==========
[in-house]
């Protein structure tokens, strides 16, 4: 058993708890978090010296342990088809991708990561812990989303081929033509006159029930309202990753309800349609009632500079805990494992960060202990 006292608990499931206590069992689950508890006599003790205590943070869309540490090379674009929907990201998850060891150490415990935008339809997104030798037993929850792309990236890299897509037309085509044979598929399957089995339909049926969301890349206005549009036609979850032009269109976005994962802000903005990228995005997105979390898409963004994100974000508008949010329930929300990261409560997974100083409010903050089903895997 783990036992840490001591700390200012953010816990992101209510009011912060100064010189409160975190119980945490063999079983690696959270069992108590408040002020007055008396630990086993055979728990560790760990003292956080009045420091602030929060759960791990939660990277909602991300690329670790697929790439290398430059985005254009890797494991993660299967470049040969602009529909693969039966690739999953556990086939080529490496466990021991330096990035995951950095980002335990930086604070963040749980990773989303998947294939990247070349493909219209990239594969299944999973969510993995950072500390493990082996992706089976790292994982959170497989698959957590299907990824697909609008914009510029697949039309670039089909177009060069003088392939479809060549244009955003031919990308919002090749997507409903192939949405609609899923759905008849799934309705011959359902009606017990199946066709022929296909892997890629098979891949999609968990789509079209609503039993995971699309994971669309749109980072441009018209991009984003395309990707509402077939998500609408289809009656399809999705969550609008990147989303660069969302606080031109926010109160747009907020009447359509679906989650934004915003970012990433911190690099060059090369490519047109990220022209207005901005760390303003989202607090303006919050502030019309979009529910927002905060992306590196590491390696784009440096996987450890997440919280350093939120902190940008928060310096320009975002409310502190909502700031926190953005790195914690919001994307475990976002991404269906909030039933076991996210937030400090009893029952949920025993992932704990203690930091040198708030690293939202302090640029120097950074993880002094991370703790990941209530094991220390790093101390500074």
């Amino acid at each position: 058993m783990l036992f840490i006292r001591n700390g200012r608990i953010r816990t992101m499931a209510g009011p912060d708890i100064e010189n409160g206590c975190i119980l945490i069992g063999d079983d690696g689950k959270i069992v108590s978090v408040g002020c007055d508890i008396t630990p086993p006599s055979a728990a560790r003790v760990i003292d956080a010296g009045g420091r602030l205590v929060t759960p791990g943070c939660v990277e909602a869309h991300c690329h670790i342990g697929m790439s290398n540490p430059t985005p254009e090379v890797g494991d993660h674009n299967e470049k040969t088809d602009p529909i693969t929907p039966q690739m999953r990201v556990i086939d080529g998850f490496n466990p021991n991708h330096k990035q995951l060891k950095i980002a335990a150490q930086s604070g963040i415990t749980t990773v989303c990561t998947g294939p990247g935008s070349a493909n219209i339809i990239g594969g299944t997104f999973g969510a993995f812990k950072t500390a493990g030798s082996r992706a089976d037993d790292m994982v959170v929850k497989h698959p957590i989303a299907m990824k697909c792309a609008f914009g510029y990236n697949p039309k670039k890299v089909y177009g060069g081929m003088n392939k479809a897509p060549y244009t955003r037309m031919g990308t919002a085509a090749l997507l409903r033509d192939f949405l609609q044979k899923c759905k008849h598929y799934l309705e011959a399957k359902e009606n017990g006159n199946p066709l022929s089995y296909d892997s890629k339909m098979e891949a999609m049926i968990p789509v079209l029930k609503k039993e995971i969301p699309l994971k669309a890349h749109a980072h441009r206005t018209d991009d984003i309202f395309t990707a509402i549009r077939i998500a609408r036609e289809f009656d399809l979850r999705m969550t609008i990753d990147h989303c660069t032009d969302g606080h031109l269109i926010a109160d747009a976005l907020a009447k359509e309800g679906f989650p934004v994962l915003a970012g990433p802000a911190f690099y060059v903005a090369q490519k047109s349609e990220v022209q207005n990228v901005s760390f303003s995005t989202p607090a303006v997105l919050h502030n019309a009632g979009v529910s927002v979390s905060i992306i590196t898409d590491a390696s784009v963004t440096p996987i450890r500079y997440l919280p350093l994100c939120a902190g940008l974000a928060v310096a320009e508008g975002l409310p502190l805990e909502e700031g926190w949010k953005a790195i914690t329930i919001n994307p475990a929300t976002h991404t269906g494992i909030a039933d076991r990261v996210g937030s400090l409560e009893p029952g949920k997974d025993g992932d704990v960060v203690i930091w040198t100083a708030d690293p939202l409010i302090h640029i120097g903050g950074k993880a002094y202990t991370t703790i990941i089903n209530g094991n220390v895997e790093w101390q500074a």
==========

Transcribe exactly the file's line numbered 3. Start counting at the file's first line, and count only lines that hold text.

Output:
């Amino acid at each position: 058993m783990l036992f840490i006292r001591n700390g200012r608990i953010r816990t992101m499931a209510g009011p912060d708890i100064e010189n409160g206590c975190i119980l945490i069992g063999d079983d690696g689950k959270i069992v108590s978090v408040g002020c007055d508890i008396t630990p086993p006599s055979a728990a560790r003790v760990i003292d956080a010296g009045g420091r602030l205590v929060t759960p791990g943070c939660v990277e909602a869309h991300c690329h670790i342990g697929m790439s290398n540490p430059t985005p254009e090379v890797g494991d993660h674009n299967e470049k040969t088809d602009p529909i693969t929907p039966q690739m999953r990201v556990i086939d080529g998850f490496n466990p021991n991708h330096k990035q995951l060891k950095i980002a335990a150490q930086s604070g963040i415990t749980t990773v989303c990561t998947g294939p990247g935008s070349a493909n219209i339809i990239g594969g299944t997104f999973g969510a993995f812990k950072t500390a493990g030798s082996r992706a089976d037993d790292m994982v959170v929850k497989h698959p957590i989303a299907m990824k697909c792309a609008f914009g510029y990236n697949p039309k670039k890299v089909y177009g060069g081929m003088n392939k479809a897509p060549y244009t955003r037309m031919g990308t919002a085509a090749l997507l409903r033509d192939f949405l609609q044979k899923c759905k008849h598929y799934l309705e011959a399957k359902e009606n017990g006159n199946p066709l022929s089995y296909d892997s890629k339909m098979e891949a999609m049926i968990p789509v079209l029930k609503k039993e995971i969301p699309l994971k669309a890349h749109a980072h441009r206005t018209d991009d984003i309202f395309t990707a509402i549009r077939i998500a609408r036609e289809f009656d399809l979850r999705m969550t609008i990753d990147h989303c660069t032009d969302g606080h031109l269109i926010a109160d747009a976005l907020a009447k359509e309800g679906f989650p934004v994962l915003a970012g990433p802000a911190f690099y060059v903005a090369q490519k047109s349609e990220v022209q207005n990228v901005s760390f303003s995005t989202p607090a303006v997105l919050h502030n019309a009632g979009v529910s927002v979390s905060i992306i590196t898409d590491a390696s784009v963004t440096p996987i450890r500079y997440l919280p350093l994100c939120a902190g940008l974000a928060v310096a320009e508008g975002l409310p502190l805990e909502e700031g926190w949010k953005a790195i914690t329930i919001n994307p475990a929300t976002h991404t269906g494992i909030a039933d076991r990261v996210g937030s400090l409560e009893p029952g949920k997974d025993g992932d704990v960060v203690i930091w040198t100083a708030d690293p939202l409010i302090h640029i120097g903050g950074k993880a002094y202990t991370t703790i990941i089903n209530g094991n220390v895997e790093w101390q500074a």